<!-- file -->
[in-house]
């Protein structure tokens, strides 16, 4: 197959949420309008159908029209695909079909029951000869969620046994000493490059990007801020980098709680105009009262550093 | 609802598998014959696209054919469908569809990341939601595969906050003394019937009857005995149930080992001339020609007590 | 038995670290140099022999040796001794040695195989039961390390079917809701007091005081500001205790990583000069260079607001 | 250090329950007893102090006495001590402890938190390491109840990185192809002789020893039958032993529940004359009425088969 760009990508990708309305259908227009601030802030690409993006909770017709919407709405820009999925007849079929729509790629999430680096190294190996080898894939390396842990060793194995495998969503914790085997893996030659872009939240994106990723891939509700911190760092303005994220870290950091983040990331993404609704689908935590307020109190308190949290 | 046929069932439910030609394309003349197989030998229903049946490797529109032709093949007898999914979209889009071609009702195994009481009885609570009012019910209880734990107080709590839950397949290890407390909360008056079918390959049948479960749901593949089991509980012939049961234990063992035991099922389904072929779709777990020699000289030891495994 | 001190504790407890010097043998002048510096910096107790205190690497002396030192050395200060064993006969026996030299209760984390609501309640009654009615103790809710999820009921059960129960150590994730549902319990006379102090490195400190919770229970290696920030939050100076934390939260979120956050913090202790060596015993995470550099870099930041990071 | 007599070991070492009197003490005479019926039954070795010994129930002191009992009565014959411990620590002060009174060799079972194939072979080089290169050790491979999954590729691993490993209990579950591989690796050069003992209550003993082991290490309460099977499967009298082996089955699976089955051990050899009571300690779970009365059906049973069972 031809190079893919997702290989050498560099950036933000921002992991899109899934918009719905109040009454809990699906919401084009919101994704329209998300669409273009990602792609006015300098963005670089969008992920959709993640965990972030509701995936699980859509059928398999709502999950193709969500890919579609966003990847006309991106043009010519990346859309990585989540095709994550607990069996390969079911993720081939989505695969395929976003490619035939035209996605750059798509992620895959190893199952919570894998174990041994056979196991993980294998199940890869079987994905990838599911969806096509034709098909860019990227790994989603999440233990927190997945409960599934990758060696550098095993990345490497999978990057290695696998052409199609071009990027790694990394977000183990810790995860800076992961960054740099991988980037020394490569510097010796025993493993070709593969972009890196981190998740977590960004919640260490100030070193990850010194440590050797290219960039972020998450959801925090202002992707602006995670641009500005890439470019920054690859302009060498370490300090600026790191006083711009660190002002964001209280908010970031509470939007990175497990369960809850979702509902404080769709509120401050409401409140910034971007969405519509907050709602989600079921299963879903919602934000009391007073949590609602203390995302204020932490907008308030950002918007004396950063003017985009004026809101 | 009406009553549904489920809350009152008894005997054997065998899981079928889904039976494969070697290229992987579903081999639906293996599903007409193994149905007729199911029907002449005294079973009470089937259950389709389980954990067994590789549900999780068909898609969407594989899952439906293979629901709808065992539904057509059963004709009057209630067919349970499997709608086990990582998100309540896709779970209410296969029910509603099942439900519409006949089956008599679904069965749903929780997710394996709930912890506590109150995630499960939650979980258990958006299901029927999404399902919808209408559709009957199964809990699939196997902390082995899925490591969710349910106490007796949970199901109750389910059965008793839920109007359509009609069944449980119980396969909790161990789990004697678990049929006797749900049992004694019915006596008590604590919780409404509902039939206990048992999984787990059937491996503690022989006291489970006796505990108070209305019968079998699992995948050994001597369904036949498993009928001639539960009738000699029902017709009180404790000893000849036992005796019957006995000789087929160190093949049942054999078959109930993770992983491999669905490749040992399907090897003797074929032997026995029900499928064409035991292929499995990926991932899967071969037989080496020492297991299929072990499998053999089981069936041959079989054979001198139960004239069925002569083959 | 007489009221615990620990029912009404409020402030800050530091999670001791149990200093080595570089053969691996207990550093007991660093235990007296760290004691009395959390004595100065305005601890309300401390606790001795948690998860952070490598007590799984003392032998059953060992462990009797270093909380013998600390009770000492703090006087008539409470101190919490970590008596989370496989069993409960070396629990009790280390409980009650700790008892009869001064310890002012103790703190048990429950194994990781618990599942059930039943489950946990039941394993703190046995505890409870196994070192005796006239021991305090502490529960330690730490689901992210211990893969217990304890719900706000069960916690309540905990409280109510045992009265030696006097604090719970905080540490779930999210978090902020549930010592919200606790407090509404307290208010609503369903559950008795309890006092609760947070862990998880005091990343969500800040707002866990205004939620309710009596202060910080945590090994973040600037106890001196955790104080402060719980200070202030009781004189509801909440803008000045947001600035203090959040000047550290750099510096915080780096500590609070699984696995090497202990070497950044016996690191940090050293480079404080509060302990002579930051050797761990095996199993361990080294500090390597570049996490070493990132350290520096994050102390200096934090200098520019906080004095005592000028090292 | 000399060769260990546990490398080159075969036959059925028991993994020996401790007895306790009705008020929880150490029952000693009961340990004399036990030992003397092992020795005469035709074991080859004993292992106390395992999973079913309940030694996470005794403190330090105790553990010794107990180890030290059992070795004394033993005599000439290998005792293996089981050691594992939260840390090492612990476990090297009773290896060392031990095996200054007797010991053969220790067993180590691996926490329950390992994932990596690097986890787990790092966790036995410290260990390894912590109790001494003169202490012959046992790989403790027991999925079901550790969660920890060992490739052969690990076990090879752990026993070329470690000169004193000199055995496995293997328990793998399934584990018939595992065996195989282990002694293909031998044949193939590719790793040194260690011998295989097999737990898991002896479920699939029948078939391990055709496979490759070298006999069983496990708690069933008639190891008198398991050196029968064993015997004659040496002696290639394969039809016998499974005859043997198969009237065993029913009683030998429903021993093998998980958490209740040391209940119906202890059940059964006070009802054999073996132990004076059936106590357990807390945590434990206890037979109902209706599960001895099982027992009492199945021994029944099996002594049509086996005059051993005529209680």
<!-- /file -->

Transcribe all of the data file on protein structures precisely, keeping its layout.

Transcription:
[in-house]
């Protein structure tokens, strides 16, 4: 197959949420309008159908029209695909079909029951000869969620046994000493490059990007801020980098709680105009009262550093 | 609802598998014959696209054919469908569809990341939601595969906050003394019937009857005995149930080992001339020609007590 | 038995670290140099022999040796001794040695195989039961390390079917809701007091005081500001205790990583000069260079607001 | 250090329950007893102090006495001590402890938190390491109840990185192809002789020893039958032993529940004359009425088969 760009990508990708309305259908227009601030802030690409993006909770017709919407709405820009999925007849079929729509790629999430680096190294190996080898894939390396842990060793194995495998969503914790085997893996030659872009939240994106990723891939509700911190760092303005994220870290950091983040990331993404609704689908935590307020109190308190949290 | 046929069932439910030609394309003349197989030998229903049946490797529109032709093949007898999914979209889009071609009702195994009481009885609570009012019910209880734990107080709590839950397949290890407390909360008056079918390959049948479960749901593949089991509980012939049961234990063992035991099922389904072929779709777990020699000289030891495994 | 001190504790407890010097043998002048510096910096107790205190690497002396030192050395200060064993006969026996030299209760984390609501309640009654009615103790809710999820009921059960129960150590994730549902319990006379102090490195400190919770229970290696920030939050100076934390939260979120956050913090202790060596015993995470550099870099930041990071 | 007599070991070492009197003490005479019926039954070795010994129930002191009992009565014959411990620590002060009174060799079972194939072979080089290169050790491979999954590729691993490993209990579950591989690796050069003992209550003993082991290490309460099977499967009298082996089955699976089955051990050899009571300690779970009365059906049973069972 031809190079893919997702290989050498560099950036933000921002992991899109899934918009719905109040009454809990699906919401084009919101994704329209998300669409273009990602792609006015300098963005670089969008992920959709993640965990972030509701995936699980859509059928398999709502999950193709969500890919579609966003990847006309991106043009010519990346859309990585989540095709994550607990069996390969079911993720081939989505695969395929976003490619035939035209996605750059798509992620895959190893199952919570894998174990041994056979196991993980294998199940890869079987994905990838599911969806096509034709098909860019990227790994989603999440233990927190997945409960599934990758060696550098095993990345490497999978990057290695696998052409199609071009990027790694990394977000183990810790995860800076992961960054740099991988980037020394490569510097010796025993493993070709593969972009890196981190998740977590960004919640260490100030070193990850010194440590050797290219960039972020998450959801925090202002992707602006995670641009500005890439470019920054690859302009060498370490300090600026790191006083711009660190002002964001209280908010970031509470939007990175497990369960809850979702509902404080769709509120401050409401409140910034971007969405519509907050709602989600079921299963879903919602934000009391007073949590609602203390995302204020932490907008308030950002918007004396950063003017985009004026809101 | 009406009553549904489920809350009152008894005997054997065998899981079928889904039976494969070697290229992987579903081999639906293996599903007409193994149905007729199911029907002449005294079973009470089937259950389709389980954990067994590789549900999780068909898609969407594989899952439906293979629901709808065992539904057509059963004709009057209630067919349970499997709608086990990582998100309540896709779970209410296969029910509603099942439900519409006949089956008599679904069965749903929780997710394996709930912890506590109150995630499960939650979980258990958006299901029927999404399902919808209408559709009957199964809990699939196997902390082995899925490591969710349910106490007796949970199901109750389910059965008793839920109007359509009609069944449980119980396969909790161990789990004697678990049929006797749900049992004694019915006596008590604590919780409404509902039939206990048992999984787990059937491996503690022989006291489970006796505990108070209305019968079998699992995948050994001597369904036949498993009928001639539960009738000699029902017709009180404790000893000849036992005796019957006995000789087929160190093949049942054999078959109930993770992983491999669905490749040992399907090897003797074929032997026995029900499928064409035991292929499995990926991932899967071969037989080496020492297991299929072990499998053999089981069936041959079989054979001198139960004239069925002569083959 | 007489009221615990620990029912009404409020402030800050530091999670001791149990200093080595570089053969691996207990550093007991660093235990007296760290004691009395959390004595100065305005601890309300401390606790001795948690998860952070490598007590799984003392032998059953060992462990009797270093909380013998600390009770000492703090006087008539409470101190919490970590008596989370496989069993409960070396629990009790280390409980009650700790008892009869001064310890002012103790703190048990429950194994990781618990599942059930039943489950946990039941394993703190046995505890409870196994070192005796006239021991305090502490529960330690730490689901992210211990893969217990304890719900706000069960916690309540905990409280109510045992009265030696006097604090719970905080540490779930999210978090902020549930010592919200606790407090509404307290208010609503369903559950008795309890006092609760947070862990998880005091990343969500800040707002866990205004939620309710009596202060910080945590090994973040600037106890001196955790104080402060719980200070202030009781004189509801909440803008000045947001600035203090959040000047550290750099510096915080780096500590609070699984696995090497202990070497950044016996690191940090050293480079404080509060302990002579930051050797761990095996199993361990080294500090390597570049996490070493990132350290520096994050102390200096934090200098520019906080004095005592000028090292 | 000399060769260990546990490398080159075969036959059925028991993994020996401790007895306790009705008020929880150490029952000693009961340990004399036990030992003397092992020795005469035709074991080859004993292992106390395992999973079913309940030694996470005794403190330090105790553990010794107990180890030290059992070795004394033993005599000439290998005792293996089981050691594992939260840390090492612990476990090297009773290896060392031990095996200054007797010991053969220790067993180590691996926490329950390992994932990596690097986890787990790092966790036995410290260990390894912590109790001494003169202490012959046992790989403790027991999925079901550790969660920890060992490739052969690990076990090879752990026993070329470690000169004193000199055995496995293997328990793998399934584990018939595992065996195989282990002694293909031998044949193939590719790793040194260690011998295989097999737990898991002896479920699939029948078939391990055709496979490759070298006999069983496990708690069933008639190891008198398991050196029968064993015997004659040496002696290639394969039809016998499974005859043997198969009237065993029913009683030998429903021993093998998980958490209740040391209940119906202890059940059964006070009802054999073996132990004076059936106590357990807390945590434990206890037979109902209706599960001895099982027992009492199945021994029944099996002594049509086996005059051993005529209680």